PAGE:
Louisiana: Betrayal at the Capitol

Wednesday, July 21, 2021

Louisiana: Betrayal at the Capitol

Yesterday, SB 118, Constitutional Carry, was defeated due to several Senators reversing their initial vote of support on the bill.  Two of the Senators who flip-flopped were Senators Patrick Connick (SD-8) and Louie Bernard (SD-31). 

St. Louis Prosecutor Kim Gardner Ignores Violent Crime While Playing Politics with Gun Owners

News  

Monday, July 26, 2021

St. Louis Prosecutor Kim Gardner Ignores Violent Crime While Playing Politics with Gun Owners

Similar to many other urban areas of the country, St. Louis saw a dramatic increase in homicide in 2020. The Gateway to the West’s homicide rate per 100 thousand residents exploded from 64.5 in 2019 to 87.2 in 2020. The homicide ...

Guide To The Interstate Transportation Of Firearms

Gun Laws  

Monday, June 30, 2014

Guide To The Interstate Transportation Of Firearms

CAUTION: Federal and state firearms laws are subject to frequent change. This summary is not to be considered as legal advice or a restatement of law.

NRA-ILA Applauds Rep. Claudia Tenney and U.S. House of Representatives’ Amicus Brief Supporting Second Amendment Case Before Supreme Court

Tuesday, July 20, 2021

NRA-ILA Applauds Rep. Claudia Tenney and U.S. House of Representatives’ Amicus Brief Supporting Second Amendment Case Before Supreme Court

Earlier this year, the Supreme Court decided to hear the NRA-ILA backed case challenging New York’s restrictive concealed-carry-licensing regime. NRA-ILA’s opening brief is located here.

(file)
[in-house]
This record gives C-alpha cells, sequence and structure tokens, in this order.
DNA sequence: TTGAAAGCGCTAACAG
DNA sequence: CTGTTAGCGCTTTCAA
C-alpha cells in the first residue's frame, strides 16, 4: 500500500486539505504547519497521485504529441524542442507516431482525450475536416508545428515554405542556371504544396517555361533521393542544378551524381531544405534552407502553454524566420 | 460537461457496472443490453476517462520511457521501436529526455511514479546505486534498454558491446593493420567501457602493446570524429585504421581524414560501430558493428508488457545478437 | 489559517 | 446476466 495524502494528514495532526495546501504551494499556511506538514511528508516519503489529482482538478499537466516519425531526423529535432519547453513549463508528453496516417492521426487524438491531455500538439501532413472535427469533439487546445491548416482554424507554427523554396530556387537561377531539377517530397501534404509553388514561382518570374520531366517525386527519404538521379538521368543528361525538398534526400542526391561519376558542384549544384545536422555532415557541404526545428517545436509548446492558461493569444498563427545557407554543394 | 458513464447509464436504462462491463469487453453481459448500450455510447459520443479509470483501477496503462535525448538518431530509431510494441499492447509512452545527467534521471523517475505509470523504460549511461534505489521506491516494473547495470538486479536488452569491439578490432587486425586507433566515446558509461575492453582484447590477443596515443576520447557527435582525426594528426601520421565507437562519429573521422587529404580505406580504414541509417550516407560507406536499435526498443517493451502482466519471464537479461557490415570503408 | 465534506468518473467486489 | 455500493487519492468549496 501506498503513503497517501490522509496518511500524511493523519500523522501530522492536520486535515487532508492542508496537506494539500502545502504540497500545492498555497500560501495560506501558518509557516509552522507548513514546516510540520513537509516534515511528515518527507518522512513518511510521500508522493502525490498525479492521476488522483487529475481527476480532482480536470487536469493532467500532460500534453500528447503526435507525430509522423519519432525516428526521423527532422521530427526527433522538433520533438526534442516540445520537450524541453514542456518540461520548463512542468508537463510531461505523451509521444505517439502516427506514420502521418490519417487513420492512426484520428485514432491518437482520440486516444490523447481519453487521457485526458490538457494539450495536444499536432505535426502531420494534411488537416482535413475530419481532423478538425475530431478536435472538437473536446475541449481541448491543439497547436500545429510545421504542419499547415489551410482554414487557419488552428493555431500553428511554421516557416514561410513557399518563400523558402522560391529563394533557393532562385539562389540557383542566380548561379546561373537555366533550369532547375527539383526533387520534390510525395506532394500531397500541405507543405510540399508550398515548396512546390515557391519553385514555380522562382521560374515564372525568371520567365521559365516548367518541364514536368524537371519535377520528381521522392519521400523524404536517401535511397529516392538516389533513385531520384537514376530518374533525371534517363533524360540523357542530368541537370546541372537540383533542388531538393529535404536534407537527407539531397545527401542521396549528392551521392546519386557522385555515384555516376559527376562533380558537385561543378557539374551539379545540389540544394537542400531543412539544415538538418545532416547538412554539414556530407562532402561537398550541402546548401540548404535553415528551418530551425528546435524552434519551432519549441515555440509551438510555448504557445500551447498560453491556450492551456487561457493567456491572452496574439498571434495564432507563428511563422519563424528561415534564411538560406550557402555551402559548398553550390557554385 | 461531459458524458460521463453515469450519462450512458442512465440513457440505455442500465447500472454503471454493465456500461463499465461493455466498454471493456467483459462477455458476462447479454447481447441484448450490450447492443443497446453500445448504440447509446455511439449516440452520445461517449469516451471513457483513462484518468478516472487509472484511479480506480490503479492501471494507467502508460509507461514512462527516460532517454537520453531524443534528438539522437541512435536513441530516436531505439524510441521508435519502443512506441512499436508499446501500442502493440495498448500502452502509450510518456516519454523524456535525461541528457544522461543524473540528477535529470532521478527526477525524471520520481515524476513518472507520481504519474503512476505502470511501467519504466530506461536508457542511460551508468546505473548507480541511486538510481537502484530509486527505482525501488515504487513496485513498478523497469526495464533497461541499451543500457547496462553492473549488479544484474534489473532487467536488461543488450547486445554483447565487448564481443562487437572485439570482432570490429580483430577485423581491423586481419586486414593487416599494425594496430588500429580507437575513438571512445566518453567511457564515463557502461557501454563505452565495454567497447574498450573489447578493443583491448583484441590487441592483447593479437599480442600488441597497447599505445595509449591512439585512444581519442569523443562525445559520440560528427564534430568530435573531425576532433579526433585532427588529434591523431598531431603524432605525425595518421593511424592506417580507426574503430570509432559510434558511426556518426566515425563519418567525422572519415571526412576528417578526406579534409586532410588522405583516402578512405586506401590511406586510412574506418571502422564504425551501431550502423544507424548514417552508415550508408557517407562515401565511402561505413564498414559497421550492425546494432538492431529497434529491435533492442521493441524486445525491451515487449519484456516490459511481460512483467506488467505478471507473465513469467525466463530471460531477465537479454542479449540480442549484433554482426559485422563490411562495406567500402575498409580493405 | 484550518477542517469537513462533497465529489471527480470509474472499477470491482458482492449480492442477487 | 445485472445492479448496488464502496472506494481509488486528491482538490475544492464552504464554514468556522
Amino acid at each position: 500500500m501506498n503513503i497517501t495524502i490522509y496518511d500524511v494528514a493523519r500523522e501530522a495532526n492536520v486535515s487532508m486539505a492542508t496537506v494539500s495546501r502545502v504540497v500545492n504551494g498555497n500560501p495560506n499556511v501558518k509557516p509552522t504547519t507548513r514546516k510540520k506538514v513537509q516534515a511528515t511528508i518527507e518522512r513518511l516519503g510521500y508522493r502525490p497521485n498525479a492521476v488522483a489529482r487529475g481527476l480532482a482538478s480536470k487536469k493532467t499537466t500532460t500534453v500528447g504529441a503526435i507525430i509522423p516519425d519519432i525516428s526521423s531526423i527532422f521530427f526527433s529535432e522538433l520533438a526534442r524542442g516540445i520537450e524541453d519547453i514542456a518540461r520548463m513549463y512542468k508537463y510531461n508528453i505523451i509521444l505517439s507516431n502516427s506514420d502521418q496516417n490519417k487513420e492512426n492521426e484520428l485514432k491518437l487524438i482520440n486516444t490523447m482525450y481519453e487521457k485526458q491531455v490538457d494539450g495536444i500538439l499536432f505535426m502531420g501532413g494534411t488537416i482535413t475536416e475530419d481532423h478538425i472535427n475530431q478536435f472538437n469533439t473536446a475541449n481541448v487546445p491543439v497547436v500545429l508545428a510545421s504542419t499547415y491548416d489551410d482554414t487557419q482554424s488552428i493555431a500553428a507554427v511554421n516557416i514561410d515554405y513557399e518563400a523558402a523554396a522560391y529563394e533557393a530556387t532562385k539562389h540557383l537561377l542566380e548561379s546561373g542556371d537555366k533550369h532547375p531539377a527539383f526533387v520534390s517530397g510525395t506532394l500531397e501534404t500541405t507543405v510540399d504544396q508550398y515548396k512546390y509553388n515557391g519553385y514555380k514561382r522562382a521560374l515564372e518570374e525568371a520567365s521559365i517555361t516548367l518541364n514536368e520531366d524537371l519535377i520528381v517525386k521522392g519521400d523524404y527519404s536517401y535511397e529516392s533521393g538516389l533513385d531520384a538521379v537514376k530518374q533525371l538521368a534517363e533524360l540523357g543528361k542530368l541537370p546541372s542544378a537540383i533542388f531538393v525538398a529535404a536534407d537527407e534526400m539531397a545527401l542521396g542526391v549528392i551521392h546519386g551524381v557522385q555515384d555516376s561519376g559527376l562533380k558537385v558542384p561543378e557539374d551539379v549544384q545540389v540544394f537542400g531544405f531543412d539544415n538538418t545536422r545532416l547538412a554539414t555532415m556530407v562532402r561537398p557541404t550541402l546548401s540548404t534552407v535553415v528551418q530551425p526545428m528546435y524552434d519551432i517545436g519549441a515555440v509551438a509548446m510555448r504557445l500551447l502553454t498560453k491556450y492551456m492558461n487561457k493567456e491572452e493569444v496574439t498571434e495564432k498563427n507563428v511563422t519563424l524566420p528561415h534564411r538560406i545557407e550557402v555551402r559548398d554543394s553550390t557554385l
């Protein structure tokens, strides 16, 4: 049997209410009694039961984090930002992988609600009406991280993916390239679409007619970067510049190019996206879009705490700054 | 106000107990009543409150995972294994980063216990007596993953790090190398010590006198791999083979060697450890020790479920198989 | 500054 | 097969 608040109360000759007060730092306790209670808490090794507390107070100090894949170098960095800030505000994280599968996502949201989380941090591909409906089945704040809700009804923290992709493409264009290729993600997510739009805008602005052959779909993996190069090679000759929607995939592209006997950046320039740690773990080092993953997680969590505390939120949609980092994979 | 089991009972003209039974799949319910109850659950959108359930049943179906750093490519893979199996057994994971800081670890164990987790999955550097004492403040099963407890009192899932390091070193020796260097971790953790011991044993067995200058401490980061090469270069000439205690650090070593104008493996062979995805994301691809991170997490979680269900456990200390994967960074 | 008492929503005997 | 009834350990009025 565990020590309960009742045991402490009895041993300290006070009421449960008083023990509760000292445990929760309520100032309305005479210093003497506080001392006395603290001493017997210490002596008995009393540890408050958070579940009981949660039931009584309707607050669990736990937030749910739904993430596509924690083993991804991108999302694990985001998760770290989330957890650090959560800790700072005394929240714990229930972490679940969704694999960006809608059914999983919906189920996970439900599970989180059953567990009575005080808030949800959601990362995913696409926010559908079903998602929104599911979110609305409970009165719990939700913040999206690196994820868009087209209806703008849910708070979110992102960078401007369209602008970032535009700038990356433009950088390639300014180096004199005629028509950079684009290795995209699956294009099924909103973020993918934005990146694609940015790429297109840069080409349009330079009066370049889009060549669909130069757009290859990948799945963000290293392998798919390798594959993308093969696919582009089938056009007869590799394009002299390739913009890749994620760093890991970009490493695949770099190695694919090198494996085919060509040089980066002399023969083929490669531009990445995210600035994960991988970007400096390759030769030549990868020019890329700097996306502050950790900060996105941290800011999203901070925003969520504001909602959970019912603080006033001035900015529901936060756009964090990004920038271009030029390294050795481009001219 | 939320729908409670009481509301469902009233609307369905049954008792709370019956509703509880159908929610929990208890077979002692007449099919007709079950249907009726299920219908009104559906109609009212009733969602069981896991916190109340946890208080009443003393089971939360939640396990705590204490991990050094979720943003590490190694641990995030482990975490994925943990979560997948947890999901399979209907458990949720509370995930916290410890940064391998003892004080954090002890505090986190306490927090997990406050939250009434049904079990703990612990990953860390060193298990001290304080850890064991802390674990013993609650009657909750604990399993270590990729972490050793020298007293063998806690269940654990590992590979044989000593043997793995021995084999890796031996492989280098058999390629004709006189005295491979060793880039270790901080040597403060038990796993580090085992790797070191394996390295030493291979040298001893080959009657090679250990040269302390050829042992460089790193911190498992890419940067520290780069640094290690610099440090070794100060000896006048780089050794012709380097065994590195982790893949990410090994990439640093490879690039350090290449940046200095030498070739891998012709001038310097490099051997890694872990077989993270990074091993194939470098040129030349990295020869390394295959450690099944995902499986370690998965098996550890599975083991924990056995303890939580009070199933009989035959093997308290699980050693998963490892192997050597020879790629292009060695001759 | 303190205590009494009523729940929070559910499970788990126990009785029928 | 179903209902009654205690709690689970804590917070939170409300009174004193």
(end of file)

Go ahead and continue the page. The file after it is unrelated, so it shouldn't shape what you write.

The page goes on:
Forty-Three Amicus Briefs Filed In Support OF NRA-ILA Backed Second Amendment Case Before Supreme Court

Wednesday, July 21, 2021

Forty-Three Amicus Briefs Filed In Support OF NRA-ILA Backed Second Amendment Case Before Supreme Court

Earlier this year, the Supreme Court decided to hear the NRA-ILA backed case challenging New York’s restrictive concealed-carry-licensing regime. And just last week, NRA-ILA filed the opening brief in this crucial case, which is located here.

MORE TRENDING +
LESS TRENDING -

More Like This From Around The NRA

NRA ILA

Established in 1975, the Institute for Legislative Action (ILA) is the "lobbying" arm of the National Rifle Association of America. ILA is responsible for preserving the right of all law-abiding individuals in the legislative, political, and legal arenas, to purchase, possess and use firearms for legitimate purposes as guaranteed by the Second Amendment to the U.S. Constitution.